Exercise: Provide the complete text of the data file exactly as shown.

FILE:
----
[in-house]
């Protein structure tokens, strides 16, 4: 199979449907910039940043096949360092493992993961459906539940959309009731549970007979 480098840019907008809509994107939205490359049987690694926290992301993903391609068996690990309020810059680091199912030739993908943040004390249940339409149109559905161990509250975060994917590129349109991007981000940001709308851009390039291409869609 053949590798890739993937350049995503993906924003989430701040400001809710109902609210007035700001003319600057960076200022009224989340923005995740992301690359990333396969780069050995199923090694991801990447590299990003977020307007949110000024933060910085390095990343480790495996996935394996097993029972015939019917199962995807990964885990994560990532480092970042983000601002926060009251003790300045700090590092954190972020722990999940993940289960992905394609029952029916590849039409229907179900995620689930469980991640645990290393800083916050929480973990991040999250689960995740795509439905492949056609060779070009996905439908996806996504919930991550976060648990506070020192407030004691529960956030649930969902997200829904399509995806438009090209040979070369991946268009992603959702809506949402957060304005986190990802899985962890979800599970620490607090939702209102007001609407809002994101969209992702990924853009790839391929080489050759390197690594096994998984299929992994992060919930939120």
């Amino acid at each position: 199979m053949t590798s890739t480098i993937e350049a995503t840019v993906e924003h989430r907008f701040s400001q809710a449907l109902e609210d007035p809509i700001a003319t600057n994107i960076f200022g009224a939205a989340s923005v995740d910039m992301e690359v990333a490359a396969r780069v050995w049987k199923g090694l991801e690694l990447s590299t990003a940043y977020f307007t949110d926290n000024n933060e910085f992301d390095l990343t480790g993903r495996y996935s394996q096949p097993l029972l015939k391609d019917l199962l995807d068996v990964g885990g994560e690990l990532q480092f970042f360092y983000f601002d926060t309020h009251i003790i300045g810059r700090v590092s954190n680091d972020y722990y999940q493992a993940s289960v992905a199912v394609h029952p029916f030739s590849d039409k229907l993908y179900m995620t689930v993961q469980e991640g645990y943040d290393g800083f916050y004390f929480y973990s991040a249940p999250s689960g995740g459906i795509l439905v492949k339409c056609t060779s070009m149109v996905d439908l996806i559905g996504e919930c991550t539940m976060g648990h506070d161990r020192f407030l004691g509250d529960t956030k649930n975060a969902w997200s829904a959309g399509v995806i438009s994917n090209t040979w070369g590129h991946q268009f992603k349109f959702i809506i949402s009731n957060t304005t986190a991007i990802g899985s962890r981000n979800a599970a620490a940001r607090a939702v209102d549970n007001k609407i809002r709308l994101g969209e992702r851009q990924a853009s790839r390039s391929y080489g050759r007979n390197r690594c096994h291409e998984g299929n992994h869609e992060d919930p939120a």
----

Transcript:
[in-house]
């Protein structure tokens, strides 16, 4: 199979449907910039940043096949360092493992993961459906539940959309009731549970007979 480098840019907008809509994107939205490359049987690694926290992301993903391609068996690990309020810059680091199912030739993908943040004390249940339409149109559905161990509250975060994917590129349109991007981000940001709308851009390039291409869609 053949590798890739993937350049995503993906924003989430701040400001809710109902609210007035700001003319600057960076200022009224989340923005995740992301690359990333396969780069050995199923090694991801990447590299990003977020307007949110000024933060910085390095990343480790495996996935394996097993029972015939019917199962995807990964885990994560990532480092970042983000601002926060009251003790300045700090590092954190972020722990999940993940289960992905394609029952029916590849039409229907179900995620689930469980991640645990290393800083916050929480973990991040999250689960995740795509439905492949056609060779070009996905439908996806996504919930991550976060648990506070020192407030004691529960956030649930969902997200829904399509995806438009090209040979070369991946268009992603959702809506949402957060304005986190990802899985962890979800599970620490607090939702209102007001609407809002994101969209992702990924853009790839391929080489050759390197690594096994998984299929992994992060919930939120």
């Amino acid at each position: 199979m053949t590798s890739t480098i993937e350049a995503t840019v993906e924003h989430r907008f701040s400001q809710a449907l109902e609210d007035p809509i700001a003319t600057n994107i960076f200022g009224a939205a989340s923005v995740d910039m992301e690359v990333a490359a396969r780069v050995w049987k199923g090694l991801e690694l990447s590299t990003a940043y977020f307007t949110d926290n000024n933060e910085f992301d390095l990343t480790g993903r495996y996935s394996q096949p097993l029972l015939k391609d019917l199962l995807d068996v990964g885990g994560e690990l990532q480092f970042f360092y983000f601002d926060t309020h009251i003790i300045g810059r700090v590092s954190n680091d972020y722990y999940q493992a993940s289960v992905a199912v394609h029952p029916f030739s590849d039409k229907l993908y179900m995620t689930v993961q469980e991640g645990y943040d290393g800083f916050y004390f929480y973990s991040a249940p999250s689960g995740g459906i795509l439905v492949k339409c056609t060779s070009m149109v996905d439908l996806i559905g996504e919930c991550t539940m976060g648990h506070d161990r020192f407030l004691g509250d529960t956030k649930n975060a969902w997200s829904a959309g399509v995806i438009s994917n090209t040979w070369g590129h991946q268009f992603k349109f959702i809506i949402s009731n957060t304005t986190a991007i990802g899985s962890r981000n979800a599970a620490a940001r607090a939702v209102d549970n007001k609407i809002r709308l994101g969209e992702r851009q990924a853009s790839r390039s391929y080489g050759r007979n390197r690594c096994h291409e998984g299929n992994h869609e992060d919930p939120a």